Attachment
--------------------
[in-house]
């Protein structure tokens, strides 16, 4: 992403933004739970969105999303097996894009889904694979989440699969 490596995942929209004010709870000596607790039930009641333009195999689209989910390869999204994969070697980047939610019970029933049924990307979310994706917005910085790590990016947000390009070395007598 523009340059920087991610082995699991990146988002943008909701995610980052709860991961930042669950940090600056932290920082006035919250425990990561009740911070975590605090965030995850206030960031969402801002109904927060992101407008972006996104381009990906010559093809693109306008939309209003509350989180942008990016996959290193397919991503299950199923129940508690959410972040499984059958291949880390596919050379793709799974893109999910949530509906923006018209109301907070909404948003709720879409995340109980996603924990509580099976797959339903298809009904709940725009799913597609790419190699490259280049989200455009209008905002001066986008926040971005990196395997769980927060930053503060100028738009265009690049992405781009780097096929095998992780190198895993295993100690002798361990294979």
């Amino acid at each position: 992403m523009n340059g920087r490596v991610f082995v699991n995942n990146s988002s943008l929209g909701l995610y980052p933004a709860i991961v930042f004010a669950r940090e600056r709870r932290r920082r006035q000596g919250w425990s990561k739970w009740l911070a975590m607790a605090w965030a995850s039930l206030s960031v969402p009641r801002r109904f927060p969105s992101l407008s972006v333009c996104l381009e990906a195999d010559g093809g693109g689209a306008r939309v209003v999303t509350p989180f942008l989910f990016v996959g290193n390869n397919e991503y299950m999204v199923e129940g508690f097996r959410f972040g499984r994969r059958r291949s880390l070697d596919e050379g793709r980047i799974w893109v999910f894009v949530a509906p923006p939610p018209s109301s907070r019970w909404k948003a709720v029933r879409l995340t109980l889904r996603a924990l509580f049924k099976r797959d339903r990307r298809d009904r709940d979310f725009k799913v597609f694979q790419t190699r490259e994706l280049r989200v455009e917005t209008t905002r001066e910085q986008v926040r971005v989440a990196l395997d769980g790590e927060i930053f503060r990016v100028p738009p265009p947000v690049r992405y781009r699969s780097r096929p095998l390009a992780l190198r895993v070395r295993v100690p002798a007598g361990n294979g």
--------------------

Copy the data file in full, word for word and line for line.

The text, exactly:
[in-house]
């Protein structure tokens, strides 16, 4: 992403933004739970969105999303097996894009889904694979989440699969 490596995942929209004010709870000596607790039930009641333009195999689209989910390869999204994969070697980047939610019970029933049924990307979310994706917005910085790590990016947000390009070395007598 523009340059920087991610082995699991990146988002943008909701995610980052709860991961930042669950940090600056932290920082006035919250425990990561009740911070975590605090965030995850206030960031969402801002109904927060992101407008972006996104381009990906010559093809693109306008939309209003509350989180942008990016996959290193397919991503299950199923129940508690959410972040499984059958291949880390596919050379793709799974893109999910949530509906923006018209109301907070909404948003709720879409995340109980996603924990509580099976797959339903298809009904709940725009799913597609790419190699490259280049989200455009209008905002001066986008926040971005990196395997769980927060930053503060100028738009265009690049992405781009780097096929095998992780190198895993295993100690002798361990294979």
């Amino acid at each position: 992403m523009n340059g920087r490596v991610f082995v699991n995942n990146s988002s943008l929209g909701l995610y980052p933004a709860i991961v930042f004010a669950r940090e600056r709870r932290r920082r006035q000596g919250w425990s990561k739970w009740l911070a975590m607790a605090w965030a995850s039930l206030s960031v969402p009641r801002r109904f927060p969105s992101l407008s972006v333009c996104l381009e990906a195999d010559g093809g693109g689209a306008r939309v209003v999303t509350p989180f942008l989910f990016v996959g290193n390869n397919e991503y299950m999204v199923e129940g508690f097996r959410f972040g499984r994969r059958r291949s880390l070697d596919e050379g793709r980047i799974w893109v999910f894009v949530a509906p923006p939610p018209s109301s907070r019970w909404k948003a709720v029933r879409l995340t109980l889904r996603a924990l509580f049924k099976r797959d339903r990307r298809d009904r709940d979310f725009k799913v597609f694979q790419t190699r490259e994706l280049r989200v455009e917005t209008t905002r001066e910085q986008v926040r971005v989440a990196l395997d769980g790590e927060i930053f503060r990016v100028p738009p265009p947000v690049r992405y781009r699969s780097r096929p095998l390009a992780l190198r895993v070395r295993v100690p002798a007598g361990n294979g």